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I'm learning. This is something I found strange:

let test_treeways x = match x with
  | _ when x < 0 -> -1
  | _ when x > 0 -> 1
  | _ -> 0;;

If I then call it like this:

test_threeways -10;;

I will get type mismatch error (because, as far as I understand, it interprets unary minus as if it was partial function application, so it considers the type of the expression to be int -> int. However, this:

test_threeways (-10);;

acts as expected (though this actually calculates the value, as I could understand, it doesn't pass a constant "minus ten" to the function.

So, how do you write constant negative numbers in OCaml?

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Style comment: pattern matching is best at destructuring values. This exercise should rather be an if construct. –  Str. Apr 14 at 21:20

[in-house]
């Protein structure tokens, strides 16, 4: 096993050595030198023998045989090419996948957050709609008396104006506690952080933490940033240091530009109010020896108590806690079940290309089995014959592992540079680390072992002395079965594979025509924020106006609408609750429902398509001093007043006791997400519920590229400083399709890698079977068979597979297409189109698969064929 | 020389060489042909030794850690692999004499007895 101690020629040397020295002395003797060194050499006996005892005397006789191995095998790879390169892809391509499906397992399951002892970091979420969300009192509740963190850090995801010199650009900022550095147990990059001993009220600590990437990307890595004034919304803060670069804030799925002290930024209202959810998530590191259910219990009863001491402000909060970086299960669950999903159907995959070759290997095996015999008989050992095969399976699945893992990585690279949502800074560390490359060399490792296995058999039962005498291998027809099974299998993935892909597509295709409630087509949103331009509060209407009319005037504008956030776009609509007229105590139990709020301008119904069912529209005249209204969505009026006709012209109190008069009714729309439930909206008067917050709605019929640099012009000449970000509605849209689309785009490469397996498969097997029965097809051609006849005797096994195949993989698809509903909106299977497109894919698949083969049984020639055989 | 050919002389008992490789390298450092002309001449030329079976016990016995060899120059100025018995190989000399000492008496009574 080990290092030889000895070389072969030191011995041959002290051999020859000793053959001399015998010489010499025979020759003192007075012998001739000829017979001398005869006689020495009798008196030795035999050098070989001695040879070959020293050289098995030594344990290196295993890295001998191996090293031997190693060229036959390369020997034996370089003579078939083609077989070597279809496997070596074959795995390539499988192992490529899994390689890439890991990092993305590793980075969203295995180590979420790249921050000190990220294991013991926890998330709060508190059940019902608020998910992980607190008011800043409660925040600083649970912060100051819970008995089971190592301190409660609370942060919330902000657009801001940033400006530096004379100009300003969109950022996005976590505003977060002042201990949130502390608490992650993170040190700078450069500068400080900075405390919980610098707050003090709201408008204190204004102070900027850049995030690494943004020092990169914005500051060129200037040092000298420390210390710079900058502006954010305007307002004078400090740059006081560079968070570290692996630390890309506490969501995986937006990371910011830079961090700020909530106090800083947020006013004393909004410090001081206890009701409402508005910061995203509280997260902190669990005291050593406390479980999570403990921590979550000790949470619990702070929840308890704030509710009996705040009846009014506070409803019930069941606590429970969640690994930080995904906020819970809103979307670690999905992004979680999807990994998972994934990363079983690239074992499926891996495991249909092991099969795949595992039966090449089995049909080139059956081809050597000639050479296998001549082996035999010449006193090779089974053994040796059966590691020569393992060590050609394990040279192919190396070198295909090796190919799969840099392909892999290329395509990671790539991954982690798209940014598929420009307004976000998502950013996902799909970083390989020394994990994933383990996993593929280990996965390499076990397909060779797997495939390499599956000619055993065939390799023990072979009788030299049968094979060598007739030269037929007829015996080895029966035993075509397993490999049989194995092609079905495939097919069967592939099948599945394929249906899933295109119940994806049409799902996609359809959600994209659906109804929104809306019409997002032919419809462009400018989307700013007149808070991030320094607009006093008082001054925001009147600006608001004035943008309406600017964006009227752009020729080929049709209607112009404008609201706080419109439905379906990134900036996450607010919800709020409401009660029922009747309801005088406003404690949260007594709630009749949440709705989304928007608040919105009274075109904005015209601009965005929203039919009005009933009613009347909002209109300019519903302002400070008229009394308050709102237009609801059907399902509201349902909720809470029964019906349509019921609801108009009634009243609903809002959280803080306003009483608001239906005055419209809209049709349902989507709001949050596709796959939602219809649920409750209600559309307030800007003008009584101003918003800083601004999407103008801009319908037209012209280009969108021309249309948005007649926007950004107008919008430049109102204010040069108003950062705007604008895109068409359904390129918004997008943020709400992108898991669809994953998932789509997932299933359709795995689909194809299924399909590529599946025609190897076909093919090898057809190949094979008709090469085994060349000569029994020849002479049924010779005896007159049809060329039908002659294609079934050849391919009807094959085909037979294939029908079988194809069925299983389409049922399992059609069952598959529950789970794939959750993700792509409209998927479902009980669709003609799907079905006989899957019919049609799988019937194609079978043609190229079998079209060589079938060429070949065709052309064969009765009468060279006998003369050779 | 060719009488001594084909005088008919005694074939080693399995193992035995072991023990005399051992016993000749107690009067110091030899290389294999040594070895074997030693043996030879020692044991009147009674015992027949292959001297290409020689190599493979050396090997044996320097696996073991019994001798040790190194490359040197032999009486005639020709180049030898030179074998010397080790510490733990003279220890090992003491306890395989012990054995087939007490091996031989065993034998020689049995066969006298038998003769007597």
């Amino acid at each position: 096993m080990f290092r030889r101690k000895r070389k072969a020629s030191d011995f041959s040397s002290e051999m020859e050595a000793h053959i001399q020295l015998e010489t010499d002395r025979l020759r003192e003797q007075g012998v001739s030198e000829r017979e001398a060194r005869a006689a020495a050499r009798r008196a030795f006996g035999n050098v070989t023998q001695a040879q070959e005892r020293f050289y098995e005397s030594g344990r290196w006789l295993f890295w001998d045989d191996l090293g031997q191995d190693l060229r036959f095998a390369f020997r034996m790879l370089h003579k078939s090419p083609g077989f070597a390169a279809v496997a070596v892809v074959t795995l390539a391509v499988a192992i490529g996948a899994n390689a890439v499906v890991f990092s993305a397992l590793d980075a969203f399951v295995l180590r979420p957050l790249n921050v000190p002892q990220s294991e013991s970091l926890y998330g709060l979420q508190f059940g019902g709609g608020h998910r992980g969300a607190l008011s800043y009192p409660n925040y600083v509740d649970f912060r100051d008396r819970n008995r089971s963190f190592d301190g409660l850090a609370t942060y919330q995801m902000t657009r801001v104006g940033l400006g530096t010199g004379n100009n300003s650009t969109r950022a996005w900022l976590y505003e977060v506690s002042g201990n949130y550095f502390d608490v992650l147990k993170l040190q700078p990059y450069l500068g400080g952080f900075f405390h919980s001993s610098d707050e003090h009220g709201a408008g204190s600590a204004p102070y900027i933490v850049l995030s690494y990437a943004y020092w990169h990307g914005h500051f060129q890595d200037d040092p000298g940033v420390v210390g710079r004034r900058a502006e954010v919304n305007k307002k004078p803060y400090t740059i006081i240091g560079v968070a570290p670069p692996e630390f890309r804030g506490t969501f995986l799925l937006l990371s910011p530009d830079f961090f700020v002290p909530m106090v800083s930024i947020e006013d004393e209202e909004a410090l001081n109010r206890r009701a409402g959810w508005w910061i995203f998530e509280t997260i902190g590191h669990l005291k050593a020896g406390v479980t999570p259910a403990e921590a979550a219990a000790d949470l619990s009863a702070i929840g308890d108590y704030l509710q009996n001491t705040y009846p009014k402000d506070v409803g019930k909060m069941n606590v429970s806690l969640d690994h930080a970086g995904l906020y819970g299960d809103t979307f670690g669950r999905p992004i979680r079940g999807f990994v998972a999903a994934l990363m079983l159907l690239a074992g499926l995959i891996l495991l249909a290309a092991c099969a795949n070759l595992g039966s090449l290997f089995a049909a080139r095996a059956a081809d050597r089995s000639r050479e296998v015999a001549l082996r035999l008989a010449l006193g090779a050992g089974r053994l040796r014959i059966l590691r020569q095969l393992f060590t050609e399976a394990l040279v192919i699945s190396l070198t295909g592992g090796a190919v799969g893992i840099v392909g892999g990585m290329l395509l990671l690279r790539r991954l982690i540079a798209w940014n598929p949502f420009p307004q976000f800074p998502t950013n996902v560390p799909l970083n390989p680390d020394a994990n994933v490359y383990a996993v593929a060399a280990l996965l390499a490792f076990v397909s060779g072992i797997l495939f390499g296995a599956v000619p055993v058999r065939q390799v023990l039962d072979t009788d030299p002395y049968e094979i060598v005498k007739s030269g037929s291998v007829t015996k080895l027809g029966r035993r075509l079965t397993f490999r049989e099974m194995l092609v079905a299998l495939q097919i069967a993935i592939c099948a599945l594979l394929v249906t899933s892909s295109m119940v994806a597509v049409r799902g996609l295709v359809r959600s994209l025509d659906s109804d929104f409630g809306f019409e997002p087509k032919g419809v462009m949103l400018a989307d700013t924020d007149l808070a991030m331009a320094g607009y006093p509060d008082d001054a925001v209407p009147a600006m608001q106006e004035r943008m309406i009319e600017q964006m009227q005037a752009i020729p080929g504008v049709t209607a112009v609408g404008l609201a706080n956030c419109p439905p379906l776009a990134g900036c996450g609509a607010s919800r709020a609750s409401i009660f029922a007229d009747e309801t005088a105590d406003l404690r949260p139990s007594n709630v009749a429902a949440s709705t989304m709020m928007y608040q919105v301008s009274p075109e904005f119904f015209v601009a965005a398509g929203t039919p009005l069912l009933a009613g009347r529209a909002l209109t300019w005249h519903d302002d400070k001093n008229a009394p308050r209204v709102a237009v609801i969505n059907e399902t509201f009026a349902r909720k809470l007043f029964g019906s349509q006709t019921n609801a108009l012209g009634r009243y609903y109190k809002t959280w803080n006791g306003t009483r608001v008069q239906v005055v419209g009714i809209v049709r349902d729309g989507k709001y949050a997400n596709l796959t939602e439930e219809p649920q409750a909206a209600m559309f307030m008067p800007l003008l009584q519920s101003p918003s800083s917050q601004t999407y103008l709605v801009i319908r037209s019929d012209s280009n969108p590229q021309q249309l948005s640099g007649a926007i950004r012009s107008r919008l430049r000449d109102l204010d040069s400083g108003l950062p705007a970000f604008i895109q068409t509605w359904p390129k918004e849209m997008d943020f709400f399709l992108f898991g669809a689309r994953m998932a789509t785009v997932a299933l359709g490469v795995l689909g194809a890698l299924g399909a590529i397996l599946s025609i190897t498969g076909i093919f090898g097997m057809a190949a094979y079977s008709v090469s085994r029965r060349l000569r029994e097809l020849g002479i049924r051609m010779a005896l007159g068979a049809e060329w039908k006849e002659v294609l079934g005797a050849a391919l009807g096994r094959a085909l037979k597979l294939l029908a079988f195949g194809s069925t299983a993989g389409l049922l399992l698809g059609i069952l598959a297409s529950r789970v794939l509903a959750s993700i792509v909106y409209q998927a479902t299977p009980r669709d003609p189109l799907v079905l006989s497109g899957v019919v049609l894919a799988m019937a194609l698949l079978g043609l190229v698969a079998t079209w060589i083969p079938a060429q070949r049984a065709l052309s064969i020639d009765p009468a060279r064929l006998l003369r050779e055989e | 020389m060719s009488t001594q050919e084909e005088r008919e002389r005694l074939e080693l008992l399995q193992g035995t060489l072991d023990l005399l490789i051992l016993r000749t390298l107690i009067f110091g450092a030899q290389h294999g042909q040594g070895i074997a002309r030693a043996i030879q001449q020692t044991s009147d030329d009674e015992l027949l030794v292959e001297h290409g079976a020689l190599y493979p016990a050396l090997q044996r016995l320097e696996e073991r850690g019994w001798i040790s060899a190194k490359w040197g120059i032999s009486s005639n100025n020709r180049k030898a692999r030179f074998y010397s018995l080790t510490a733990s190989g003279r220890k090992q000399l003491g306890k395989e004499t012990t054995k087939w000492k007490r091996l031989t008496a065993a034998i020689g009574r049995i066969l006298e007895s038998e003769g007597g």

2 Answers 2

up vote 6 down vote accepted

You need to enclose it in order to avoid parsing amiguity. "test_threeways -10" could also mean: substract 10 from test_threeways.

And there is no function application involved. Just redefine the unary minus, to see the difference:

#let (~-) = (+) 2 ;; (* See documentation of pervarsives *)
val ( ~- ) : int -> int = <fun>
# let t = -2 ;; 
val t : int = -2 (* no function application, constant negative number *)
# -t ;;
- : int = 0   (* function application *)
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Only if without the space the source would be lexed in a different way. Whitespace is just to delimit tokens. If you don't put whitespace between two alphanumeric identifiers they form a single bigger one etc. –  lukstafi Apr 18 '13 at 16:15

You can use ~- and ~-. directly (as hinted in the other answer), they are both explicitly prefix operators so parsing them is not ambiguous. However I prefer using parentheses.

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